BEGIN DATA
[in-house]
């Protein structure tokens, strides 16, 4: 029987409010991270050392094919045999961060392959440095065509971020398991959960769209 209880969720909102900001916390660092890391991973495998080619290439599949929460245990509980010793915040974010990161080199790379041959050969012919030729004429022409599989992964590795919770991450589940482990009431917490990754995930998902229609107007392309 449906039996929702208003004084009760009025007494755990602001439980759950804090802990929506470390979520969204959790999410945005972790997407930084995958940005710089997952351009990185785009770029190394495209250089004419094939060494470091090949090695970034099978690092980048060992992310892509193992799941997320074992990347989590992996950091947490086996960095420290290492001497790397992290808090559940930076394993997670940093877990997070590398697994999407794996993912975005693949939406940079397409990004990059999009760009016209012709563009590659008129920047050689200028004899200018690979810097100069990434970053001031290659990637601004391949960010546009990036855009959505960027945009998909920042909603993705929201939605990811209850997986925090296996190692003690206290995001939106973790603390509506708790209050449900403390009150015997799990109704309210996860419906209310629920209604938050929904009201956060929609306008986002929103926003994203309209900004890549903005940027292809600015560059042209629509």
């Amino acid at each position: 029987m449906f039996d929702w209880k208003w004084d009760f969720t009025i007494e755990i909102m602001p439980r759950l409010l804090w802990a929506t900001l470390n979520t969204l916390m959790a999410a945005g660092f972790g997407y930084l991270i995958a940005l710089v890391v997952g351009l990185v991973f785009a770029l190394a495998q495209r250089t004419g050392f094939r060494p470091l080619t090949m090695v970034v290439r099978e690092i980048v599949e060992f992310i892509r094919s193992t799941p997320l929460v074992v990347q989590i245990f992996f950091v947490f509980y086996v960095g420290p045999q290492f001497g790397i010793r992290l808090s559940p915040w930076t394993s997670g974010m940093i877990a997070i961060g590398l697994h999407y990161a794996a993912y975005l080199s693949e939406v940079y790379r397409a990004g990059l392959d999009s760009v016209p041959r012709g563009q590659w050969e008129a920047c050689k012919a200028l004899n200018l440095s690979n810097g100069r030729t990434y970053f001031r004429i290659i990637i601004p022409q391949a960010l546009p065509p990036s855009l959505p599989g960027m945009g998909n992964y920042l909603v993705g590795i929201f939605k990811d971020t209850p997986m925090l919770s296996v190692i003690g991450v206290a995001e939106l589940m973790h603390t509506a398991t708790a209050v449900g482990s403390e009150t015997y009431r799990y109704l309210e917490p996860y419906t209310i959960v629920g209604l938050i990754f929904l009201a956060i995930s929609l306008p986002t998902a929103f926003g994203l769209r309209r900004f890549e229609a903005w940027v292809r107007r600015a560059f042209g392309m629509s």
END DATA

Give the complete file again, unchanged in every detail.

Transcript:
[in-house]
């Protein structure tokens, strides 16, 4: 029987409010991270050392094919045999961060392959440095065509971020398991959960769209 209880969720909102900001916390660092890391991973495998080619290439599949929460245990509980010793915040974010990161080199790379041959050969012919030729004429022409599989992964590795919770991450589940482990009431917490990754995930998902229609107007392309 449906039996929702208003004084009760009025007494755990602001439980759950804090802990929506470390979520969204959790999410945005972790997407930084995958940005710089997952351009990185785009770029190394495209250089004419094939060494470091090949090695970034099978690092980048060992992310892509193992799941997320074992990347989590992996950091947490086996960095420290290492001497790397992290808090559940930076394993997670940093877990997070590398697994999407794996993912975005693949939406940079397409990004990059999009760009016209012709563009590659008129920047050689200028004899200018690979810097100069990434970053001031290659990637601004391949960010546009990036855009959505960027945009998909920042909603993705929201939605990811209850997986925090296996190692003690206290995001939106973790603390509506708790209050449900403390009150015997799990109704309210996860419906209310629920209604938050929904009201956060929609306008986002929103926003994203309209900004890549903005940027292809600015560059042209629509």
């Amino acid at each position: 029987m449906f039996d929702w209880k208003w004084d009760f969720t009025i007494e755990i909102m602001p439980r759950l409010l804090w802990a929506t900001l470390n979520t969204l916390m959790a999410a945005g660092f972790g997407y930084l991270i995958a940005l710089v890391v997952g351009l990185v991973f785009a770029l190394a495998q495209r250089t004419g050392f094939r060494p470091l080619t090949m090695v970034v290439r099978e690092i980048v599949e060992f992310i892509r094919s193992t799941p997320l929460v074992v990347q989590i245990f992996f950091v947490f509980y086996v960095g420290p045999q290492f001497g790397i010793r992290l808090s559940p915040w930076t394993s997670g974010m940093i877990a997070i961060g590398l697994h999407y990161a794996a993912y975005l080199s693949e939406v940079y790379r397409a990004g990059l392959d999009s760009v016209p041959r012709g563009q590659w050969e008129a920047c050689k012919a200028l004899n200018l440095s690979n810097g100069r030729t990434y970053f001031r004429i290659i990637i601004p022409q391949a960010l546009p065509p990036s855009l959505p599989g960027m945009g998909n992964y920042l909603v993705g590795i929201f939605k990811d971020t209850p997986m925090l919770s296996v190692i003690g991450v206290a995001e939106l589940m973790h603390t509506a398991t708790a209050v449900g482990s403390e009150t015997y009431r799990y109704l309210e917490p996860y419906t209310i959960v629920g209604l938050i990754f929904l009201a956060i995930s929609l306008p986002t998902a929103f926003g994203l769209r309209r900004f890549e229609a903005w940027v292809r107007r600015a560059f042209g392309m629509s």